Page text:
Recently Read: Still Alice by Lisa Genova

I read Still Alice last week in 2 sittings – it was a very very moving read. At first I thought the writing was a little simplistic, almost like a fiction story you’d read in a women’s magazine, but once the story gets going, I was so engrossed in the characters that I didn’t notice anything else. Alice is a professor at Harvard who thinks she is suffering from menopausal memory lapses/distraction before getting a diagnosis of early on-set Alzheimer’s. The book is written from Alice’s perspective, and as her disease progresses, her POV is altered, too – making the reader feel as if they too are descending into the hole with her.

That quote up in the photo is a great little wrap up of the book – uncomfortable, terrifying… it’s an emotional read! I’m glad I checked it out from the library, I feel like I have more insight into Alzheimer’s – a disease we hear so much about but probably don’t know much about.

This is a very quick read – not a very uplifting one, although it ends on a fairly positive note. Worth checking out and reading one weekend!


Still invested in Outlander

I read the 5th book in the Outlander series last week, The Fiery Cross.

I am now over 5,000 pages into Claire and Jamie’s story, and I’m still trucking along. I haven’t experienced any Outlander fatigue, although sometimes I do laugh at the story lines that go on for 100 pages only for the outcome to have no actual import on the big picture. If I didn’t love the characters so much, it would drive me crazy.

Things that I enjoy:

  • Claire and Jamie’s relationship is just as engaging as it was at the start.
  • Bree and Roger are more fully fleshed out, which makes their story lines more interesting – in the last few books I wanted to rush through their chapters to get back to Claire and Jamie.
  • The historical detail – I love it!! Especially the medicine – some reviewers say they are tired of all the attention bestowed on Claire’s medical practice, but I think it’s fascinating, and fairly well done!

Things I don’t like:

  • Bree was breastfeeding for the majority of this book, and hearing about her leaking breast milk and wet splotches on her bodice was tiresome after the first 100 times
  • Like I mentioned before, the plot lines that go nowhere. At one point, the militia is mustered, on the march, they find an abandoned cabin, adopt some orphans, find a weird medical emergency that Claire needs to solve, have a run in with a panther (??), and then get a note that calls off the whole thing. So the militia goes back home, after 250 pages of trekking around.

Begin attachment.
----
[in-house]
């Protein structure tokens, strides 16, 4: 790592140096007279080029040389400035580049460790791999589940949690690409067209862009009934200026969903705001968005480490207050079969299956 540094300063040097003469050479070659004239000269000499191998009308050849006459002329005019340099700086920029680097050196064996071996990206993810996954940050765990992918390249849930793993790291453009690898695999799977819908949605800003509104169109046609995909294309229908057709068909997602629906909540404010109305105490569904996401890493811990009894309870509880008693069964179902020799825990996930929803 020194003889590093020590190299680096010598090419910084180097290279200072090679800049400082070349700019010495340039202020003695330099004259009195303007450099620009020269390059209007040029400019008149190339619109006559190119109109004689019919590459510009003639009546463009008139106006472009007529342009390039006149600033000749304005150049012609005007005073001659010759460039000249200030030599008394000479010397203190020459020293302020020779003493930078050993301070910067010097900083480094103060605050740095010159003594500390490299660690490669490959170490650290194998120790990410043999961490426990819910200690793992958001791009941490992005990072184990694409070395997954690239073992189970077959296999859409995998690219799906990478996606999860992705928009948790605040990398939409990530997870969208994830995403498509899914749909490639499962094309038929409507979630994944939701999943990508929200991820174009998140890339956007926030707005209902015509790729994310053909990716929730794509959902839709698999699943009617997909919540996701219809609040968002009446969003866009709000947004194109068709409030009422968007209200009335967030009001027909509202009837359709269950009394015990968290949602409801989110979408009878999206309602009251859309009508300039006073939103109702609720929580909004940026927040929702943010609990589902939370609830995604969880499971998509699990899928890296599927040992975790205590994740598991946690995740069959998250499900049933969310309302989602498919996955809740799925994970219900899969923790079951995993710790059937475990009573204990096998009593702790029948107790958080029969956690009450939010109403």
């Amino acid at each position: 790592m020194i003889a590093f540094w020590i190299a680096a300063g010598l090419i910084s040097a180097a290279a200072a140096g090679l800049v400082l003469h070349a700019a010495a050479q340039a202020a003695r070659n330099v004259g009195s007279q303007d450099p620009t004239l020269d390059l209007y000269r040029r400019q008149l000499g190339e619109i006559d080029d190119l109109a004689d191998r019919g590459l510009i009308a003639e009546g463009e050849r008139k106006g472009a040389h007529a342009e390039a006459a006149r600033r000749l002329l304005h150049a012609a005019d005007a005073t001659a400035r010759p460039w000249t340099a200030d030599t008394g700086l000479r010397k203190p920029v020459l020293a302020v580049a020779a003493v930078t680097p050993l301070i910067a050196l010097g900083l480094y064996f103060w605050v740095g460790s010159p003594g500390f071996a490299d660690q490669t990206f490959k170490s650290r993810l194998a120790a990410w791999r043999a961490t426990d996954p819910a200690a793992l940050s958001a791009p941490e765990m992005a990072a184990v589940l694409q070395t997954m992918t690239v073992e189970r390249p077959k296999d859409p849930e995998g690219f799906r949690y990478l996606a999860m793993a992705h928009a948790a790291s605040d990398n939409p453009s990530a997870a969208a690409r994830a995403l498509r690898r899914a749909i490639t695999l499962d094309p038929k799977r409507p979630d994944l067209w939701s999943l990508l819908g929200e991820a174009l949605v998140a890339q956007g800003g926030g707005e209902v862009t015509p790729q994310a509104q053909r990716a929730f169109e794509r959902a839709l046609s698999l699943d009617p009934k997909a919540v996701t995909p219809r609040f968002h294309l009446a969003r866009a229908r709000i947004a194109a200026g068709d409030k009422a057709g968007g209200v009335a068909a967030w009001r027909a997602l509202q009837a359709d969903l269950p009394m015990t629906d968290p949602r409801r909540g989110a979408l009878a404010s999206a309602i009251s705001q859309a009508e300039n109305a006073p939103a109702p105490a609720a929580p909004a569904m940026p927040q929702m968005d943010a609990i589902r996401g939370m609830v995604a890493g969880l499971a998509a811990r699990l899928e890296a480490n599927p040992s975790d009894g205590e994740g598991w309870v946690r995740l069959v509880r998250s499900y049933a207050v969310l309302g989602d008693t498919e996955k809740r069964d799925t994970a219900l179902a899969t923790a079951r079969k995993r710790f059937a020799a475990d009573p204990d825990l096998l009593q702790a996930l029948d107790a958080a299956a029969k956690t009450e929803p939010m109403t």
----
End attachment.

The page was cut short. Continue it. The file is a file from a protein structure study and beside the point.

• The pacing – the book opens at a Gathering, where all the displaced Scottish settlers in North Carolina gather for a 3 day festival. Specifically, it opens on the last day, and the first 200 pages take place all between dawn and noon? SO MUCH HAPPENS, and I keep assuming that the afternoon has gone by, and we’re getting close to the evening’s activities but no, it’s still “mid-morning” and they haven’t had breakfast yet. Very disconcerting.

Overall I really enjoyed reading this. I spent a day off reading all day! I barely touched the internet! I was 100% in the early 1770s with Claire and Jamie and the rest of the gang at Fraser’s Ridge. That being said, I do need to take a break between each book in the series, I don’t think I’ll be ready for #6 until next month, or maybe even the end of summer.

Favorite World War II Novels

I was so excited thinking about other novels of WWII that I had to dedicate a whole post to it..

  • All the Light We Cannot See by Anthony Doer – try not to become entranced as a young German soldier and French teenage girl’s fates become more and more entwined.

From the highly acclaimed, multiple award-winning Anthony Doerr, the beautiful, stunningly ambitious instant New York Times bestseller about a blind French girl and a German boy whose paths collide in occupied France as both try to survive the devastation of World War II.

Marie-Laure lives with her father in Paris near the Museum of Natural History, where he works as the master of its thousands of locks. When she is six, Marie-Laure goes blind and her father builds a perfect miniature of their neighborhood so she can memorize it by touch and navigate her way home. When she is twelve, the Nazis occupy Paris and father and daughter flee to the walled citadel of Saint-Malo, where Marie-Laure’s reclusive great-uncle lives in a tall house by the sea. With them they carry what might be the museum’s most valuable and dangerous jewel.